The rational map induced by this ...

10

Coadjoint orbits, the symplectic structure on them and polarizations give rise to representations, and you all of them for nilpotent and even solvable groups.
For other groups you have to enrich the coadjoint orbit to a bundle over them to get more representations.
The method was carried over to geometric quantization where you want to deform the pointwise ...

line-bundles gt.geometric-topology ag.algebraic-geometry mp.mathematical-physics sg.symplectic-geometry

10

In the book Lectures on Vanishing Theorems by Esnault and Viehweg (Birkhäuser 1992) this is stated as an open problem. See in particular Problem 11.7 page 132.
However, they are able to prove the result when $\dim X=2$, since in this case one can perform the embedded resolution of singularities for curves on surfaces. See in particular Proposition 11.5 p. ...

answered Jun 27 '13 at 13:59

Francesco Polizzi

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10

The answers are the following.
(1) It is well known that the singularity at the vertex of the cone over the Veronese surface is isomorphic to a quotient singularity of type $\frac{1}{2}(1, \, 1, \,1)$, that is the isolated singularity given by the quotient of $\mathbb{C}^3$ by the action of $\mathbb{Z}/2 \mathbb{Z}$ of the form $(x, \,y, \,z) \mapsto (-x, \,...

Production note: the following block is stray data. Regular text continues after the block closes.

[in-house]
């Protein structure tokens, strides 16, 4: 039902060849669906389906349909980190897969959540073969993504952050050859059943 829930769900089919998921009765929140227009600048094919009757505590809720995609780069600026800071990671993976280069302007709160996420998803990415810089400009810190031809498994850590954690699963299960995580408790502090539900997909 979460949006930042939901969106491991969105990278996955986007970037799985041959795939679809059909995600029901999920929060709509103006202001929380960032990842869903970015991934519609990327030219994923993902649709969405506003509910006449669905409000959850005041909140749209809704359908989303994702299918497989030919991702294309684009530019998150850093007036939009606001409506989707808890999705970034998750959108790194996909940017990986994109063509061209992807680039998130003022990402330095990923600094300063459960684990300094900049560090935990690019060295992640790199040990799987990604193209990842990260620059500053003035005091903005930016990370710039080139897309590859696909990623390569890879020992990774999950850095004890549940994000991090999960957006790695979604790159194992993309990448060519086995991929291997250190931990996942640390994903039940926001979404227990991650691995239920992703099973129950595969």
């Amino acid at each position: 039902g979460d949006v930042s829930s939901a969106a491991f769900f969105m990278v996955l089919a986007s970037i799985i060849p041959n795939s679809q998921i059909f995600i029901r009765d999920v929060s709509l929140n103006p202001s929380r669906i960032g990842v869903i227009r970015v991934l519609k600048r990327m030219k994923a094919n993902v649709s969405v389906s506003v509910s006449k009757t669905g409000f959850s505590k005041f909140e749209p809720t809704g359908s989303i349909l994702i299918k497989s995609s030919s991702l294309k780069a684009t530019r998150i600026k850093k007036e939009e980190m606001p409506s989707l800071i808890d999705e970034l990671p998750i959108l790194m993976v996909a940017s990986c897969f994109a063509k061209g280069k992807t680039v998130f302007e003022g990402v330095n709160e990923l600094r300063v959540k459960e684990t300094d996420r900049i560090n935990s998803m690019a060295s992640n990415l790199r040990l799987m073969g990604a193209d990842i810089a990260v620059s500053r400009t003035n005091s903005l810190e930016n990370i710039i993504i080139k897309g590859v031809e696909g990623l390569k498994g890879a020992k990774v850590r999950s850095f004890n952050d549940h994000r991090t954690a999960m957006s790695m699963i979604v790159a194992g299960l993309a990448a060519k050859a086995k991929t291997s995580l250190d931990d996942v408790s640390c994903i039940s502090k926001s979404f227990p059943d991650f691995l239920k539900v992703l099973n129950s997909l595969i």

answered Dec 30 '14 at 15:38

Francesco Polizzi

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9

Complex line bundles over a manifold are classified by their first Chern class; we have a bijection
$$\{\text{isomorphism classes of complex line bundles on $X$}\} \leftrightarrow H^2(X; \Bbb Z),$$
$$L \mapsto c_1(L).$$
The first Chern class is additive with respect to tensor products, so we see that
$$c_1(L^{\otimes 2}) = 2c_1(L). \tag{$\ast$}$$
Now if $K$ ...

ag.algebraic-geometry at.algebraic-topology dg.differential-geometry mp.mathematical-physics line-bundles

answered Nov 19 '13 at 18:48

Henry T. Horton

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9

Let me start being a little nitpicking with the formulation of the question. The fact that $X$ is $\mathbb Q$-factorial does not in itself imply that such $a$ and $b$ exists. One also needs the fact that the Picard number of $X$ is $1$. This is indeed true, but perhaps should be mentioned. In fact, the Picard group of $X$ is $\mathbb Z$ which was silently ...

9

There are holomorphic line bundles over a compact Riemann surface $X$ that are topologically trivial, yet not holomorphically trivial. To see this, note that smooth complex line bundles are classified by a complete invariant, called the degree. By contrast, we have the Picard group $Pic(X)$ of isomorphism classes of holomorphic line bundles on $X$.
One ...

9

This is (exactly as stated in your question) for example in Proposition 10.1 of
Oda, Tadao; Seshadri, C. S. Compactifications of the generalized Jacobian variety. Trans. Amer. Math. Soc. 253 (1979), 1–90.